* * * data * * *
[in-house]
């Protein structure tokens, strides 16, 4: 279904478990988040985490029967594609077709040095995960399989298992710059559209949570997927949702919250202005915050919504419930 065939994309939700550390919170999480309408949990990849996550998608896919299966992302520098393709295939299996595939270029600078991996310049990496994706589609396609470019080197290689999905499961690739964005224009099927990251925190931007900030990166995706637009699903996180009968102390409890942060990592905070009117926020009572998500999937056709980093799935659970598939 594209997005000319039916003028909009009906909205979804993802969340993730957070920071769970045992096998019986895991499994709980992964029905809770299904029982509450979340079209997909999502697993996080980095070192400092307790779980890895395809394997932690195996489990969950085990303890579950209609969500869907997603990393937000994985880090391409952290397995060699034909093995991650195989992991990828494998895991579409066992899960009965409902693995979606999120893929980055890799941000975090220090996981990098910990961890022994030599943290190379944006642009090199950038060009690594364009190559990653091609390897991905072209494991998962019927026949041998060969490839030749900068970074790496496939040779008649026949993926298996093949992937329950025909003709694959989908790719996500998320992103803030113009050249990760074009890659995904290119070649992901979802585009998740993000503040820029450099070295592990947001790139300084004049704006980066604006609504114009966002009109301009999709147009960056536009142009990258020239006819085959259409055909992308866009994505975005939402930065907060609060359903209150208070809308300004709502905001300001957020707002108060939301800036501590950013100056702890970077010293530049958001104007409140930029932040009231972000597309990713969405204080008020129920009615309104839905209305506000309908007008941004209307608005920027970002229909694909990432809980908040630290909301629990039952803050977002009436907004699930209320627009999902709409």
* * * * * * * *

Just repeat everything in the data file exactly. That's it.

[in-house]
């Protein structure tokens, strides 16, 4: 279904478990988040985490029967594609077709040095995960399989298992710059559209949570997927949702919250202005915050919504419930 065939994309939700550390919170999480309408949990990849996550998608896919299966992302520098393709295939299996595939270029600078991996310049990496994706589609396609470019080197290689999905499961690739964005224009099927990251925190931007900030990166995706637009699903996180009968102390409890942060990592905070009117926020009572998500999937056709980093799935659970598939 594209997005000319039916003028909009009906909205979804993802969340993730957070920071769970045992096998019986895991499994709980992964029905809770299904029982509450979340079209997909999502697993996080980095070192400092307790779980890895395809394997932690195996489990969950085990303890579950209609969500869907997603990393937000994985880090391409952290397995060699034909093995991650195989992991990828494998895991579409066992899960009965409902693995979606999120893929980055890799941000975090220090996981990098910990961890022994030599943290190379944006642009090199950038060009690594364009190559990653091609390897991905072209494991998962019927026949041998060969490839030749900068970074790496496939040779008649026949993926298996093949992937329950025909003709694959989908790719996500998320992103803030113009050249990760074009890659995904290119070649992901979802585009998740993000503040820029450099070295592990947001790139300084004049704006980066604006609504114009966002009109301009999709147009960056536009142009990258020239006819085959259409055909992308866009994505975005939402930065907060609060359903209150208070809308300004709502905001300001957020707002108060939301800036501590950013100056702890970077010293530049958001104007409140930029932040009231972000597309990713969405204080008020129920009615309104839905209305506000309908007008941004209307608005920027970002229909694909990432809980908040630290909301629990039952803050977002009436907004699930209320627009999902709409």